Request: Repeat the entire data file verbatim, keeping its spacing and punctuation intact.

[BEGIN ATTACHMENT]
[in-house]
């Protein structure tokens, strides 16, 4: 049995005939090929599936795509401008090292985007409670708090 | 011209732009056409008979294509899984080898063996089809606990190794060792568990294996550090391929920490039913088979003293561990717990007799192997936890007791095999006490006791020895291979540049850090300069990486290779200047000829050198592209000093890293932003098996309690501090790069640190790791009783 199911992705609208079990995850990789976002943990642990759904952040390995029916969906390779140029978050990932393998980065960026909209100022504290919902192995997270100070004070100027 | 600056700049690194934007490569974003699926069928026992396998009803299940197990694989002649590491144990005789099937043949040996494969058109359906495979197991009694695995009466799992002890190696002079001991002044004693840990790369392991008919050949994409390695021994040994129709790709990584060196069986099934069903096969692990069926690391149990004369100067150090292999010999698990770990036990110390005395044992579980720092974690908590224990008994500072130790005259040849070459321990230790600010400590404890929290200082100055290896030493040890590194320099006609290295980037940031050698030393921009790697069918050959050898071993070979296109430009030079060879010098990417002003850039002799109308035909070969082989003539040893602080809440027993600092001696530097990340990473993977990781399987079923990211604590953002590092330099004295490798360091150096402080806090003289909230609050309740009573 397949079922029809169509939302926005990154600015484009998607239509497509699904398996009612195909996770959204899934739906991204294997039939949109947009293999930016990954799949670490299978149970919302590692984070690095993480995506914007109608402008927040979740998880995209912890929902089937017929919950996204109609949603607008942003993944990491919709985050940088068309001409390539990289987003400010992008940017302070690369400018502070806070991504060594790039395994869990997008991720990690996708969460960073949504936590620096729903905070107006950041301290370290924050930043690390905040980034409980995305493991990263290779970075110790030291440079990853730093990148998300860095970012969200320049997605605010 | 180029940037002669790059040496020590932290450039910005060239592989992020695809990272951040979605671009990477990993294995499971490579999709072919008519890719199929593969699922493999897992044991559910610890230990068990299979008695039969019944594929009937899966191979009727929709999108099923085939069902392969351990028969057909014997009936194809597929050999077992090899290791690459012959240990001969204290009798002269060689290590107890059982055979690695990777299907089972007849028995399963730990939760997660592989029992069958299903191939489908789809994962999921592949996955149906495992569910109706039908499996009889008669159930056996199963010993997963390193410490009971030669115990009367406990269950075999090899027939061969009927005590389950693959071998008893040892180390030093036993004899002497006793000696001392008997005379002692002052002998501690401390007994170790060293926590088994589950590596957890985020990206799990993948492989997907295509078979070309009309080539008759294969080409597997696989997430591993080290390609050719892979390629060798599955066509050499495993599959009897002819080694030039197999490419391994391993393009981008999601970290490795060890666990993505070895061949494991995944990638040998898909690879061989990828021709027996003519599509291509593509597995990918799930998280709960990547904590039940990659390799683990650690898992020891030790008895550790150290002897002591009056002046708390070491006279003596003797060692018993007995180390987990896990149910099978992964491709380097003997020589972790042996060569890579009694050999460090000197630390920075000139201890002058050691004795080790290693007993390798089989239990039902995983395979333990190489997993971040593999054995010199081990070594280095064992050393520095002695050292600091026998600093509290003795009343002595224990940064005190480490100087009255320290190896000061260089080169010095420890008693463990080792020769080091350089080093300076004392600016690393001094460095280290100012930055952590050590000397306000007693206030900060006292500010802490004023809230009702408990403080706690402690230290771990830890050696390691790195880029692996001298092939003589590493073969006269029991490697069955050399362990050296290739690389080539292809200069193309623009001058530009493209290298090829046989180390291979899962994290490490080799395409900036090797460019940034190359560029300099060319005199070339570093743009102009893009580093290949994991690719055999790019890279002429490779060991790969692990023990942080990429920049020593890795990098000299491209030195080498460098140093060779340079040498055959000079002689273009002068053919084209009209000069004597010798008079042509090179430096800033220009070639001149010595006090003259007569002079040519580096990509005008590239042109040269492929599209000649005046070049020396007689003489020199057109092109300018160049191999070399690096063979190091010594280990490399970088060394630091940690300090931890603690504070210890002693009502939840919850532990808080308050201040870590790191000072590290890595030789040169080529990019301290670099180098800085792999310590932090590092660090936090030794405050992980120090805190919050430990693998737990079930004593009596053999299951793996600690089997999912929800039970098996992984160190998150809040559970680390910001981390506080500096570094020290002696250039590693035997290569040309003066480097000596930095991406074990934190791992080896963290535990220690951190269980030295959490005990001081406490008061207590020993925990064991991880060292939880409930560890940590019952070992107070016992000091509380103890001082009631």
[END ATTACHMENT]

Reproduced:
[in-house]
């Protein structure tokens, strides 16, 4: 049995005939090929599936795509401008090292985007409670708090 | 011209732009056409008979294509899984080898063996089809606990190794060792568990294996550090391929920490039913088979003293561990717990007799192997936890007791095999006490006791020895291979540049850090300069990486290779200047000829050198592209000093890293932003098996309690501090790069640190790791009783 199911992705609208079990995850990789976002943990642990759904952040390995029916969906390779140029978050990932393998980065960026909209100022504290919902192995997270100070004070100027 | 600056700049690194934007490569974003699926069928026992396998009803299940197990694989002649590491144990005789099937043949040996494969058109359906495979197991009694695995009466799992002890190696002079001991002044004693840990790369392991008919050949994409390695021994040994129709790709990584060196069986099934069903096969692990069926690391149990004369100067150090292999010999698990770990036990110390005395044992579980720092974690908590224990008994500072130790005259040849070459321990230790600010400590404890929290200082100055290896030493040890590194320099006609290295980037940031050698030393921009790697069918050959050898071993070979296109430009030079060879010098990417002003850039002799109308035909070969082989003539040893602080809440027993600092001696530097990340990473993977990781399987079923990211604590953002590092330099004295490798360091150096402080806090003289909230609050309740009573 397949079922029809169509939302926005990154600015484009998607239509497509699904398996009612195909996770959204899934739906991204294997039939949109947009293999930016990954799949670490299978149970919302590692984070690095993480995506914007109608402008927040979740998880995209912890929902089937017929919950996204109609949603607008942003993944990491919709985050940088068309001409390539990289987003400010992008940017302070690369400018502070806070991504060594790039395994869990997008991720990690996708969460960073949504936590620096729903905070107006950041301290370290924050930043690390905040980034409980995305493991990263290779970075110790030291440079990853730093990148998300860095970012969200320049997605605010 | 180029940037002669790059040496020590932290450039910005060239592989992020695809990272951040979605671009990477990993294995499971490579999709072919008519890719199929593969699922493999897992044991559910610890230990068990299979008695039969019944594929009937899966191979009727929709999108099923085939069902392969351990028969057909014997009936194809597929050999077992090899290791690459012959240990001969204290009798002269060689290590107890059982055979690695990777299907089972007849028995399963730990939760997660592989029992069958299903191939489908789809994962999921592949996955149906495992569910109706039908499996009889008669159930056996199963010993997963390193410490009971030669115990009367406990269950075999090899027939061969009927005590389950693959071998008893040892180390030093036993004899002497006793000696001392008997005379002692002052002998501690401390007994170790060293926590088994589950590596957890985020990206799990993948492989997907295509078979070309009309080539008759294969080409597997696989997430591993080290390609050719892979390629060798599955066509050499495993599959009897002819080694030039197999490419391994391993393009981008999601970290490795060890666990993505070895061949494991995944990638040998898909690879061989990828021709027996003519599509291509593509597995990918799930998280709960990547904590039940990659390799683990650690898992020891030790008895550790150290002897002591009056002046708390070491006279003596003797060692018993007995180390987990896990149910099978992964491709380097003997020589972790042996060569890579009694050999460090000197630390920075000139201890002058050691004795080790290693007993390798089989239990039902995983395979333990190489997993971040593999054995010199081990070594280095064992050393520095002695050292600091026998600093509290003795009343002595224990940064005190480490100087009255320290190896000061260089080169010095420890008693463990080792020769080091350089080093300076004392600016690393001094460095280290100012930055952590050590000397306000007693206030900060006292500010802490004023809230009702408990403080706690402690230290771990830890050696390691790195880029692996001298092939003589590493073969006269029991490697069955050399362990050296290739690389080539292809200069193309623009001058530009493209290298090829046989180390291979899962994290490490080799395409900036090797460019940034190359560029300099060319005199070339570093743009102009893009580093290949994991690719055999790019890279002429490779060991790969692990023990942080990429920049020593890795990098000299491209030195080498460098140093060779340079040498055959000079002689273009002068053919084209009209000069004597010798008079042509090179430096800033220009070639001149010595006090003259007569002079040519580096990509005008590239042109040269492929599209000649005046070049020396007689003489020199057109092109300018160049191999070399690096063979190091010594280990490399970088060394630091940690300090931890603690504070210890002693009502939840919850532990808080308050201040870590790191000072590290890595030789040169080529990019301290670099180098800085792999310590932090590092660090936090030794405050992980120090805190919050430990693998737990079930004593009596053999299951793996600690089997999912929800039970098996992984160190998150809040559970680390910001981390506080500096570094020290002696250039590693035997290569040309003066480097000596930095991406074990934190791992080896963290535990220690951190269980030295959490005990001081406490008061207590020993925990064991991880060292939880409930560890940590019952070992107070016992000091509380103890001082009631």